St. Bartholomew beats the devil in a riddle contest

Pocket Bard’s notes: This is not the only riddle contest in The Golden Legend; in fact, even the riddles themselves are repeated. Very early in Volume I, there’s a similar story told about St. Andrew (as the text itself notes). However, in the St. Andrew story, it is the devil asking the questions and St. Andrew answering, instead of this story, where it’s St. Bartholomew’s question that’s the “Gotcha!” moment that forces the devil to tip his hand. I also like how there are multiple answers to the first two questions in this version. Makes it more interesting, I think. I’ll probably work this one up to use as a counterpoint to the St. Andrew version.

St. Bartholomew beats the devil in a riddle contest
The Golden Legend, Volume II, trans. William Granger Ryan, p.113-114

We read in a book of the miracles of the saints that there was a certain master who was accustomed to celebrate solemnly the feast of Saint Bartholomew. Once, as he was preaching on the feast day, the devil appeared to him in the form of a very alluring young woman. When the master’s eyes fell on her, he invited her to dinner, and while they were at table, the girl used all her wiles to make him desire her. Now blessed Bartholomew came to the door of the house in the guise of a pilgrim and begged insistently to be admitted for the love of Saint Bartholomew. The girl objected to this, so a loaf was carried out to the pilgrim by a messenger, but he refused to accept it. Instead he asked the master, via the messenger, to tell him what property or quality, in his opinion, was unique in man. The master said it was the power to laugh, but the young woman said: “No, it is sin! Man is conceived in sin, born in sin, and lives in sin!” The pilgrim approved the master’s reply but noted that the woman’s was more profound. He sent a second request, this time to tell him where on earth was the place, measuring not more than one foot, where God manifested the greatest miracles. The master replied: “The place where the cross stood. There God worked his wonders.” “No,” said the girl, “it is the human head, in which the world exists, as it were, in miniature.” The apostle approved both answers, but send in a third question: “What is the distance between the peak of heaven and the bottom of hell?” The master said that he did not know, but the woman broke in: “I’m caught! I know how far it is, because I fell the whole distance, and it is fitting that I show it to you!” Then the devil cast himself into hell with a dreadful shriek. When they looked for the pilgrim, he was not to be found.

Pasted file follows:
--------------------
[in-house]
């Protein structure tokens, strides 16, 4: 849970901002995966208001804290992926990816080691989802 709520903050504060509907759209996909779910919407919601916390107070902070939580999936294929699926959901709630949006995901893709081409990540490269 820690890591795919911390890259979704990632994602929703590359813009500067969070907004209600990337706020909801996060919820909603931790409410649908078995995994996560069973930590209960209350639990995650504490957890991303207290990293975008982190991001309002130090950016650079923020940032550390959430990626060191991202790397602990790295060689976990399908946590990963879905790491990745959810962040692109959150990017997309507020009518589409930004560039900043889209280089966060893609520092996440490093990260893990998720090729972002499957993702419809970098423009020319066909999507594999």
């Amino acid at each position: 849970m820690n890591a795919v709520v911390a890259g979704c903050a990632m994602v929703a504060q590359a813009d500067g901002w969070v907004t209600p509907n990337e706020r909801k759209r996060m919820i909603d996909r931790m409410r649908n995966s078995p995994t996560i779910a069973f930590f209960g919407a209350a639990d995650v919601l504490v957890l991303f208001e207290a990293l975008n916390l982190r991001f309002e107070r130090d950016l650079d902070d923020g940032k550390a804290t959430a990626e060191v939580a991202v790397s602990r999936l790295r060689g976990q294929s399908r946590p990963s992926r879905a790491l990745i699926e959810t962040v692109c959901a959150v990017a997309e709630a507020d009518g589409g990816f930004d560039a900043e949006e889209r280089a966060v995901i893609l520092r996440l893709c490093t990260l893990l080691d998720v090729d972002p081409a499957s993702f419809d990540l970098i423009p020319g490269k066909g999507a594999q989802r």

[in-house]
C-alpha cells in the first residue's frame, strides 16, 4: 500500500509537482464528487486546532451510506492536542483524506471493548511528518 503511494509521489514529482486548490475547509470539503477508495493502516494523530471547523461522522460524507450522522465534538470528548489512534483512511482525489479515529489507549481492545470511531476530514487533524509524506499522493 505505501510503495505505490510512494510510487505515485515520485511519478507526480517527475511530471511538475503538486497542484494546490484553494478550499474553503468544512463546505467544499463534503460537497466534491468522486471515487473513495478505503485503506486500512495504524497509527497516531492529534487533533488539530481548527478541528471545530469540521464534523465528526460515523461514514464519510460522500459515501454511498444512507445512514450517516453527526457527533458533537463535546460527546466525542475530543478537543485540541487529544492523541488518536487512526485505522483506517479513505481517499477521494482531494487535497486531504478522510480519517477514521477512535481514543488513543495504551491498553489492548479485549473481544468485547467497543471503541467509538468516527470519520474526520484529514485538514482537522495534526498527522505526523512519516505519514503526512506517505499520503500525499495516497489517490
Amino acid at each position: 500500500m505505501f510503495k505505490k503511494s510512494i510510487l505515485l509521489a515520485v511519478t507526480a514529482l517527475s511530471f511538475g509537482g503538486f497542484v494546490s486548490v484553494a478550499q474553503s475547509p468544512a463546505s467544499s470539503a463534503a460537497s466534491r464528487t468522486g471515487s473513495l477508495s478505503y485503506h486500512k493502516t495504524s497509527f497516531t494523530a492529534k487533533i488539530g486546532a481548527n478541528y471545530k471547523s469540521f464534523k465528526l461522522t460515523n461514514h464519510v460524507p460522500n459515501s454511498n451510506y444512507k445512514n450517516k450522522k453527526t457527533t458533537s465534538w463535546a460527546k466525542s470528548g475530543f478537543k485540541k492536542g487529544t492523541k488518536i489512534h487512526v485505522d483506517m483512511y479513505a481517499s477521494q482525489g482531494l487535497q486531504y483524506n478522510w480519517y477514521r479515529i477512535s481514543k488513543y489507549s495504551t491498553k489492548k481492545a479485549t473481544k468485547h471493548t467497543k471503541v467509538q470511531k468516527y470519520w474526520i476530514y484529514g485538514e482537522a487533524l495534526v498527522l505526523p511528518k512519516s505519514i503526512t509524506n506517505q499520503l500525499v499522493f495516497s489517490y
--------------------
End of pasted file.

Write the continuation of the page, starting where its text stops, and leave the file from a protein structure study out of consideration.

A very similar story is told about Saint Andrew.


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